Now to efforts aimed at restructuring the Syrian opposition. The main opposition group, the Syrian National Council, is increasingly seen as ineffective, so people trying to bring down the government of President Bashar al-Assad are meeting right now in the Persian Gulf state of Qatar. NPR's Kelly McEvers is there and as she reports, the goal is to give the opposition more credibility with Syrians and the international community.
Maybe I've got too many election results on my brain.
But the Pew Research Center's report about how people are using their mobile phones to get health information sent me to the data from the exit polls. Really.
The bottom line of the Pew report is that cellphone "owners who are Latino, African American, between the ages of 18-49, or hold a college degree are also more likely to gather health information" than other people on their mobile phones.
If you read Anne Applebaum's Iron Curtain as a manual on how to take over a state and turn it totalitarian, the first lesson, she says, would be on targeted violence. Applebaum's book, which was recently nominated for a National Book Award, describes how after World War II, the Soviet Union found potential dissidents everywhere.
"It really meant anybody who had a leadership role in society," she tells Fresh Air's Terry Gross. "This included priests, people who had been politicians, people who had been merchants before the war, and people who ran youth groups."
Originally published on Fri November 9, 2012 4:05 pm
Nigeria is the world's epicenter for polio. It's the only place where cases are ticking up, and it's been the source of outbreaks in other countries since 2003.
There was a disappointing update from public health officials Thursday about the polio situation in Nigeria. Despite beefed-up efforts to vaccinate kids and a flood of new resources, Nigeria still hasn't turned the corner on polio.
Since the end of the Cold War, many Americans have come to the conclusion we don't need nuclear weapons anymore and ought to focus on reduction of stockpiles as quickly as possible. The problem, according to Yale professor Paul Bracken, is that the other countries that have nuclear weapons view them very differently.
This is TALK OF THE NATION. I'm Neal Conan in Washington. Before the election recedes too far, there are a couple more takeaways that deserve attention. One is the money. Spending in the 2012 campaign reached record heights. Some estimates put the total at more than $6 billion, and the new outside groups, the superPACs and the nonprofits, spent more than a billion to buy maybe one million television ads. In a moment, the effect of that unprecedented flow of cash.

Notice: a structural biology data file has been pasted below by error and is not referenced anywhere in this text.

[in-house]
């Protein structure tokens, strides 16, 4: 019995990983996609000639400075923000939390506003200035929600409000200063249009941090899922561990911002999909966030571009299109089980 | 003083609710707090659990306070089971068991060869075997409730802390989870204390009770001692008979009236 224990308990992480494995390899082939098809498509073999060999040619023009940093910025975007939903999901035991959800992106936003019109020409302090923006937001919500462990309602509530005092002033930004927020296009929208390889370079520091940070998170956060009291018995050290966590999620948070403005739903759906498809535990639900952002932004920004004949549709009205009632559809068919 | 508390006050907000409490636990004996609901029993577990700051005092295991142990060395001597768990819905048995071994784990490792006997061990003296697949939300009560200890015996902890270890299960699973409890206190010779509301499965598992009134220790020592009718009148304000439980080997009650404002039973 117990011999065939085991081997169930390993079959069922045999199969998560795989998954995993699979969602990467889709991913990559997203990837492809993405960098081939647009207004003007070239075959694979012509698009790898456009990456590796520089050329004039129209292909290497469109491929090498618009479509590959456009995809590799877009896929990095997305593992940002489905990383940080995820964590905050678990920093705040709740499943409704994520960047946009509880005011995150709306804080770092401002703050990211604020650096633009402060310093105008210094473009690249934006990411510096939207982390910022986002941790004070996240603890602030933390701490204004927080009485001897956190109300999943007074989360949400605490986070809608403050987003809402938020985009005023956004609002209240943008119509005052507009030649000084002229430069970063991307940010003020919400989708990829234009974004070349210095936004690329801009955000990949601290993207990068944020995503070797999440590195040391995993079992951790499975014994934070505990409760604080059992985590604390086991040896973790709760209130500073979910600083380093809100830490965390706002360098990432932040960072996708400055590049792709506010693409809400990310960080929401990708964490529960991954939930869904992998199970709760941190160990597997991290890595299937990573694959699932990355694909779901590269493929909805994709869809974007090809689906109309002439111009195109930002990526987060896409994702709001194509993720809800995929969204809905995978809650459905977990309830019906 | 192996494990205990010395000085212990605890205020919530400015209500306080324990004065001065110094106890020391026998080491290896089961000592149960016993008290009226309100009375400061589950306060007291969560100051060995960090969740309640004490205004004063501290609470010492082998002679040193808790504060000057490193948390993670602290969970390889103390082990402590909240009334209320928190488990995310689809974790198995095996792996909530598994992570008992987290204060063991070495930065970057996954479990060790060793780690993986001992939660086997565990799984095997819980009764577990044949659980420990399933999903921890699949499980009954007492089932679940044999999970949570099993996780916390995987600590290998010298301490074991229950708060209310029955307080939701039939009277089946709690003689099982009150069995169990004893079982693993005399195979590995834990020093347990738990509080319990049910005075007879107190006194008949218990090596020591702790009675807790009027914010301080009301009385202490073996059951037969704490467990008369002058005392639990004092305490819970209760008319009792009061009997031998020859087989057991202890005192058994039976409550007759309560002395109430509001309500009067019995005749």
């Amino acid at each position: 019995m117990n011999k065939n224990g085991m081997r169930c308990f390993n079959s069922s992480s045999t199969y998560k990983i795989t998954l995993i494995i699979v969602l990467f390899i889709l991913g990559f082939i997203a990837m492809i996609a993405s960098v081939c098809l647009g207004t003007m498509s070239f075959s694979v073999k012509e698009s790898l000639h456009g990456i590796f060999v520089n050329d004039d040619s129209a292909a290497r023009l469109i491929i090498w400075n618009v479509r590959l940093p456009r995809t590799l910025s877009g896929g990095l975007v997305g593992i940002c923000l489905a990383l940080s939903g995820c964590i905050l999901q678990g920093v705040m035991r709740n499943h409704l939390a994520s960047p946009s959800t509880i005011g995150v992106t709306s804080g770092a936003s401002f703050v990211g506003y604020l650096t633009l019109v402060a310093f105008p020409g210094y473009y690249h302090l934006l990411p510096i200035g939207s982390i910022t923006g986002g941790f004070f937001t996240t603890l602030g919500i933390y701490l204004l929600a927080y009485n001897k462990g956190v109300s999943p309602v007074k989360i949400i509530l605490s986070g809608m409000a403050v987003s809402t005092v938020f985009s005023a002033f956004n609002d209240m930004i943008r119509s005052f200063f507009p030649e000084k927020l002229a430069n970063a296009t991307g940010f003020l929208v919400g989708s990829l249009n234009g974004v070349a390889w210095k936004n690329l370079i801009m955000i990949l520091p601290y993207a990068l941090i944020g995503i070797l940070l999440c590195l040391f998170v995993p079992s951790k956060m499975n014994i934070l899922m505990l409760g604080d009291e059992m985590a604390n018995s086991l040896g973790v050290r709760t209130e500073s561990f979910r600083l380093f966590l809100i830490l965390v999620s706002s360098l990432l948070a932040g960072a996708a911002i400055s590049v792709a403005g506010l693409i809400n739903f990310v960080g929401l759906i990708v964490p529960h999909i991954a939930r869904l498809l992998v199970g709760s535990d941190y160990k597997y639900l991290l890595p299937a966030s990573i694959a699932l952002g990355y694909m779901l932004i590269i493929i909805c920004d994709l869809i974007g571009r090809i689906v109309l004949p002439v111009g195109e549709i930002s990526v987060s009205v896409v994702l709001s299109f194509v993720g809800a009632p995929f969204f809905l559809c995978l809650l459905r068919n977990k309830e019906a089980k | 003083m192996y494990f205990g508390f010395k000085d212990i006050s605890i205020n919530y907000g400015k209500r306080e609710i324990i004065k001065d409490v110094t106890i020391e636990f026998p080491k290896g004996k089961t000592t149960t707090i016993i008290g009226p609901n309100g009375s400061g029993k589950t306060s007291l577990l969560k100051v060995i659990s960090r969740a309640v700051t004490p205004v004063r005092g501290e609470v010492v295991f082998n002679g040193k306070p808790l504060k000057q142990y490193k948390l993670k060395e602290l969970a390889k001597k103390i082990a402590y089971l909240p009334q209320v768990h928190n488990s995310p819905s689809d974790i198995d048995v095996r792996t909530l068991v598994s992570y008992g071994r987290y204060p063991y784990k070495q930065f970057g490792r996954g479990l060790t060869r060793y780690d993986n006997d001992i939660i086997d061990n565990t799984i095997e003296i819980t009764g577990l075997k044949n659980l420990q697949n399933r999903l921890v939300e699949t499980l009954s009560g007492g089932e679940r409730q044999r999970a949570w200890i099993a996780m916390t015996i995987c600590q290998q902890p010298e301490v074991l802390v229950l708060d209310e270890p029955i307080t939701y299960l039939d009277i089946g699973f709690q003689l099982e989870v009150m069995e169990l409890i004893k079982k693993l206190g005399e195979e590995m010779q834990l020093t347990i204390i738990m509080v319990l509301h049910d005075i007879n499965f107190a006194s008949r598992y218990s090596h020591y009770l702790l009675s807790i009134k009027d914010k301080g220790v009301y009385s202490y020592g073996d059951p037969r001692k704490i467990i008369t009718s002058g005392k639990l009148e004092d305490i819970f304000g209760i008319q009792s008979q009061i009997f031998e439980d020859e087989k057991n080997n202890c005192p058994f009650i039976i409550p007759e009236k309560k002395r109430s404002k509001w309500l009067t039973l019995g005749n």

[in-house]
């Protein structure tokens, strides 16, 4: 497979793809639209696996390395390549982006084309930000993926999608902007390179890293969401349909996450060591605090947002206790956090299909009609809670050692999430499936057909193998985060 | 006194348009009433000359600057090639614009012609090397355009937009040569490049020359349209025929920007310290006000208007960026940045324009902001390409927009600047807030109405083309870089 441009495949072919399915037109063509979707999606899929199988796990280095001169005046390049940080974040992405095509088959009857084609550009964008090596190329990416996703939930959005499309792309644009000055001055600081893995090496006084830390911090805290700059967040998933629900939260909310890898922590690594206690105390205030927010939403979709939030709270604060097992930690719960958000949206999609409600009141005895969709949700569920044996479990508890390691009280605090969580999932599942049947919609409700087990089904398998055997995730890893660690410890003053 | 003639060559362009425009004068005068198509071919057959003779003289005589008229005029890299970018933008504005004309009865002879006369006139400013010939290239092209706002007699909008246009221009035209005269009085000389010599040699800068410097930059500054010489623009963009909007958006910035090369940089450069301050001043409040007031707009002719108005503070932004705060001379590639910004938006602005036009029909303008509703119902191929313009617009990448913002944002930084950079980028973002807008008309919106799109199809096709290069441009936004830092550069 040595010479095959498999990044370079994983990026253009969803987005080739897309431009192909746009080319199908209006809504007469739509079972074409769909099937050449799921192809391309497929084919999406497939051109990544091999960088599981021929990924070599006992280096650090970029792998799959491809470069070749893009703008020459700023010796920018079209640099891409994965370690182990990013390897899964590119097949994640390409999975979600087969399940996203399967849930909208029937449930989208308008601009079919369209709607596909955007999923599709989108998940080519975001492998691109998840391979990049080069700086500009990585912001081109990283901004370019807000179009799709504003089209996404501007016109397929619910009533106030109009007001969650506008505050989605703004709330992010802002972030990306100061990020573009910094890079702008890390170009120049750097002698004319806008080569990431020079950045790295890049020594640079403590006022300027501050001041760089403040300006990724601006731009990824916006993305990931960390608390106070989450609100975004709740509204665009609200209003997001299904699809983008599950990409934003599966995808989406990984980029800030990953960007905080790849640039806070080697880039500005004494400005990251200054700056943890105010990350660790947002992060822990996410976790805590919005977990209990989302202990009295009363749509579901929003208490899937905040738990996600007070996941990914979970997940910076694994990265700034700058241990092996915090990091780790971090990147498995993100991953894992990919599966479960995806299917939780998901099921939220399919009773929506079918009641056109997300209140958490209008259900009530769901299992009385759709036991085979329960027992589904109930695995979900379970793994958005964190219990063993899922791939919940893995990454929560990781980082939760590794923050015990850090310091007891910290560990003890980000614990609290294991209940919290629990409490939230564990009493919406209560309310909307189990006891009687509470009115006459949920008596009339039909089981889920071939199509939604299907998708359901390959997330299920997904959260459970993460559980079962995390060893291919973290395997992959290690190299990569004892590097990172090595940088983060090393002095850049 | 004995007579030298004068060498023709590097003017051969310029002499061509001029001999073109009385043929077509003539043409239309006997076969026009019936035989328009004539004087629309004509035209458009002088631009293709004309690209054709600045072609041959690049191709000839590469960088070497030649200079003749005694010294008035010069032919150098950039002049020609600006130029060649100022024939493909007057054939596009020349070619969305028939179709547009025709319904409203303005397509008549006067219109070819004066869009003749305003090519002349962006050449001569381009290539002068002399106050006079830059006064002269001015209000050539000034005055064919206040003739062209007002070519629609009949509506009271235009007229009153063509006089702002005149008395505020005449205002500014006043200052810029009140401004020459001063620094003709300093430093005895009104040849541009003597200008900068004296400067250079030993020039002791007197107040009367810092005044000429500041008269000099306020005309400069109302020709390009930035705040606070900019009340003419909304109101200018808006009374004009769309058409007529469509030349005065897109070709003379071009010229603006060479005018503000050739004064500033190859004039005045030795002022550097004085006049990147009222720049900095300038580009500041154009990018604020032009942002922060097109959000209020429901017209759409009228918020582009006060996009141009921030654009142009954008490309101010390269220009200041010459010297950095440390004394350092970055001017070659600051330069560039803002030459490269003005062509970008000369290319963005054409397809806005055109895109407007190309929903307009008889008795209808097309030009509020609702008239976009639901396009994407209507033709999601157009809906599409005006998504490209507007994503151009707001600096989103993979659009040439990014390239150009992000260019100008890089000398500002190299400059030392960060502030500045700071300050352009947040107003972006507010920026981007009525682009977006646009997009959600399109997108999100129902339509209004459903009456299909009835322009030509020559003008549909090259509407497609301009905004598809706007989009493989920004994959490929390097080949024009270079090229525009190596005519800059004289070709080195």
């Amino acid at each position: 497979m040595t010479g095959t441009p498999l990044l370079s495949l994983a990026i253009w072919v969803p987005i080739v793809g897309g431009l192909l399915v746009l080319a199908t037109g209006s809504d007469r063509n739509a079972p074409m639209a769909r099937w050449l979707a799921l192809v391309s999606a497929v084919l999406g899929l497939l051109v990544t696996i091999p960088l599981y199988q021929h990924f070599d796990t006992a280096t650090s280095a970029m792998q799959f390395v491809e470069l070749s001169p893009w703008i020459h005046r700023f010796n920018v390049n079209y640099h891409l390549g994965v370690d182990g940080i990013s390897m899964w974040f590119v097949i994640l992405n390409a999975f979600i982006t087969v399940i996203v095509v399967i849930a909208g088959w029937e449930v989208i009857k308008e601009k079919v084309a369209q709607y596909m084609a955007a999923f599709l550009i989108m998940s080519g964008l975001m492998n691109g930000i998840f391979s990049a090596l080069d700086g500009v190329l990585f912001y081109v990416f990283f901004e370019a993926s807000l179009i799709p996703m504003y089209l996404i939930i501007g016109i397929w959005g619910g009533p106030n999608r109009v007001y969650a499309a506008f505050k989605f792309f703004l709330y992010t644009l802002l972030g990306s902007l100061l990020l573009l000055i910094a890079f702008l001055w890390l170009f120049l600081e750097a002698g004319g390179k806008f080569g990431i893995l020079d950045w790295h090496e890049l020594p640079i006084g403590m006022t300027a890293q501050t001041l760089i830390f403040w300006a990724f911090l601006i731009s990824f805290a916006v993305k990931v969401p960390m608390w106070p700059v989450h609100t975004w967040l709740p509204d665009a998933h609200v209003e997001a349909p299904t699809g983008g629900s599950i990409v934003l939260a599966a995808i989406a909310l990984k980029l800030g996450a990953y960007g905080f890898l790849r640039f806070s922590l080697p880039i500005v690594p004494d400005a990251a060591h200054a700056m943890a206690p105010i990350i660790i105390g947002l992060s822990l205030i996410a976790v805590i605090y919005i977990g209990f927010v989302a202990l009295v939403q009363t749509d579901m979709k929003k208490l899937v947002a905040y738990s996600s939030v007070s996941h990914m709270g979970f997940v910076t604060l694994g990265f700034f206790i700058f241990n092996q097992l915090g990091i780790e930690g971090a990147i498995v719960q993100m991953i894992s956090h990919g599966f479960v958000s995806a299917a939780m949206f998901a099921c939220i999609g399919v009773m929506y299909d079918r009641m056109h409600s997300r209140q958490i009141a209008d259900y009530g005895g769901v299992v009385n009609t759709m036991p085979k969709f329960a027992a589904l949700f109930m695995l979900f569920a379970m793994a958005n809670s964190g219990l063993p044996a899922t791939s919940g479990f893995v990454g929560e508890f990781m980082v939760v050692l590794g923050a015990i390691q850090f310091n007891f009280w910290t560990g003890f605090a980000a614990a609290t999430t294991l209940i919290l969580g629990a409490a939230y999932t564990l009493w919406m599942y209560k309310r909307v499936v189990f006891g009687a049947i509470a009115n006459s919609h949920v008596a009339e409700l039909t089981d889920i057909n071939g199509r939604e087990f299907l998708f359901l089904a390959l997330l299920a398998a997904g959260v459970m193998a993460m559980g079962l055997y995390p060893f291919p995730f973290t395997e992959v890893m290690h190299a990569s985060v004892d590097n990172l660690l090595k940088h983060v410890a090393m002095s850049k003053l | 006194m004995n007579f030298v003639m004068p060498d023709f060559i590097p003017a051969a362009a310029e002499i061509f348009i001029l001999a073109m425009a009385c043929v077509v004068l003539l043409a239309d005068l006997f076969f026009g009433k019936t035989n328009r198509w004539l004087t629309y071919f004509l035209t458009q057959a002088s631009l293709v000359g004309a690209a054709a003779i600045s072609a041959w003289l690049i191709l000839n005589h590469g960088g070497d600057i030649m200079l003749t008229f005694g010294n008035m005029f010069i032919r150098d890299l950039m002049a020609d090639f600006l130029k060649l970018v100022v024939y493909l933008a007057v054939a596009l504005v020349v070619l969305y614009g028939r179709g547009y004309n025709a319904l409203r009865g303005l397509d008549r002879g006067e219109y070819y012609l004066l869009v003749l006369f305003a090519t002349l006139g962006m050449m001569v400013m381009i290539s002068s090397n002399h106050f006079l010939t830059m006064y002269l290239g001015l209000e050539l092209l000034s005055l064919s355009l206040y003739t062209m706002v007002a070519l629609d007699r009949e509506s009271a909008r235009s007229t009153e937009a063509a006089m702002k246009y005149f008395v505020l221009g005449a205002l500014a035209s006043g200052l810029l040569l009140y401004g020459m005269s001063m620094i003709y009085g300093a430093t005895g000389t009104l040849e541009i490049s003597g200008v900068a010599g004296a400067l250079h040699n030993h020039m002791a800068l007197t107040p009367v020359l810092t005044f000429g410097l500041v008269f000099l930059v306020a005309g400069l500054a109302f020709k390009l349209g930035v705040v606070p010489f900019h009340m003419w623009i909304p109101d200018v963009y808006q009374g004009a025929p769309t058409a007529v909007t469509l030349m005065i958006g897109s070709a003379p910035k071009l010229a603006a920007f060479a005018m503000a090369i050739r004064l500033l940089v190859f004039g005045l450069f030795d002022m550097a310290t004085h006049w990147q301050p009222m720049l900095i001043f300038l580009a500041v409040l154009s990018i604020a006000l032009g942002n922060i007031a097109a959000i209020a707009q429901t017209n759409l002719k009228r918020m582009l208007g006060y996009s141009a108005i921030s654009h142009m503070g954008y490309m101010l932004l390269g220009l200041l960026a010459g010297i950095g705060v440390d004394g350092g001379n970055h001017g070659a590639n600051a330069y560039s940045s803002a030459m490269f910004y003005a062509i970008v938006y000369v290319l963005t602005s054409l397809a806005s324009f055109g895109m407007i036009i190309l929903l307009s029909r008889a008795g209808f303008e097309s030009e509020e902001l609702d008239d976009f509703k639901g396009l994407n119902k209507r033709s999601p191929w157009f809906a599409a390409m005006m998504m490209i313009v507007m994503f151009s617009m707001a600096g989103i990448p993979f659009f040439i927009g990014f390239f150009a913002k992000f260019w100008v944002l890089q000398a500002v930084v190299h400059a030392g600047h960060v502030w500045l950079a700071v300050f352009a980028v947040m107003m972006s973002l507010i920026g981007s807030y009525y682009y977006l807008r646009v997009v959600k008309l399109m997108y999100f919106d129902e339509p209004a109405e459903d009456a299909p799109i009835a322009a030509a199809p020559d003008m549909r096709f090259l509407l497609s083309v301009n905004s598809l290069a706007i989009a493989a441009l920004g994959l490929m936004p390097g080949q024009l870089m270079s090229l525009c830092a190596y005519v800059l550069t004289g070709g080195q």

The contrast couldn't be clearer. On Tuesday night, crowds gathered to watch election returns. The candidates and their nervous supporters had no way to know who'd win. In Beijing, as the Communist Party Congress gathered, the government cleared Tiananmen Square to create an eerie scene one observer described as post-apocalyptic. China's new leaders are being chosen in secret and few have any idea how they proposed to direct policy.
Chinese Communist Party leaders attend the opening session of the 18th Communist Party Congress at the Great Hall of the People in Beijing, on Thursday. The meeting marks the beginning of a once-in-a-decade transfer of power.
Credit Goh Chai Hin / AFP/Getty Images
During his speech Thursday, Chinese President Hu Jintao, who is also the top party official, warned delegates that corruption could be "fatal" to the party and even cause "the fall of the state."
Two days after the U.S. election, another major political development is unfolding on the other side of the world. China began its once-in-a-decade transition of power on Thursday with the opening of its 18th Communist Party Congress.
With its lack of personalities or political platforms, it is almost diametrically opposed to the hurly-burly of U.S. elections. In Beijing, the message was about fighting corruption and keeping the Communist Party in power.
Originally published on Thu November 8, 2012 6:43 pm
Florida is again having problems determining the winner of its presidential vote. But its difficulties are entirely different from the ones that kept the nation in suspense for more than a month back in 2000.
"It was just a convergence of things that were an embarrassment to Florida," says Susan MacManus, a political scientist at the University of South Florida in Tampa.
Jared Loughner, the 24-year-old who pleaded guilty to killing six people and wounding 13 others during a shooting spree at a congressional meet-and-greet in Tucson, Ariz., will spend the rest of his life in prison.
Loughner was sentenced today as a U.S. District Court in Tucson, Ariz.
Before the judge handed down his punishment, victims and their families addressed Loughner and the court.
The election is over and the deadline for the so-called "fiscal cliff" is drawing closer. Host Michel Martin speaks with NPR Senior Business Editor Marilyn Geewax about how the two relate, and what it could mean for America's economic future.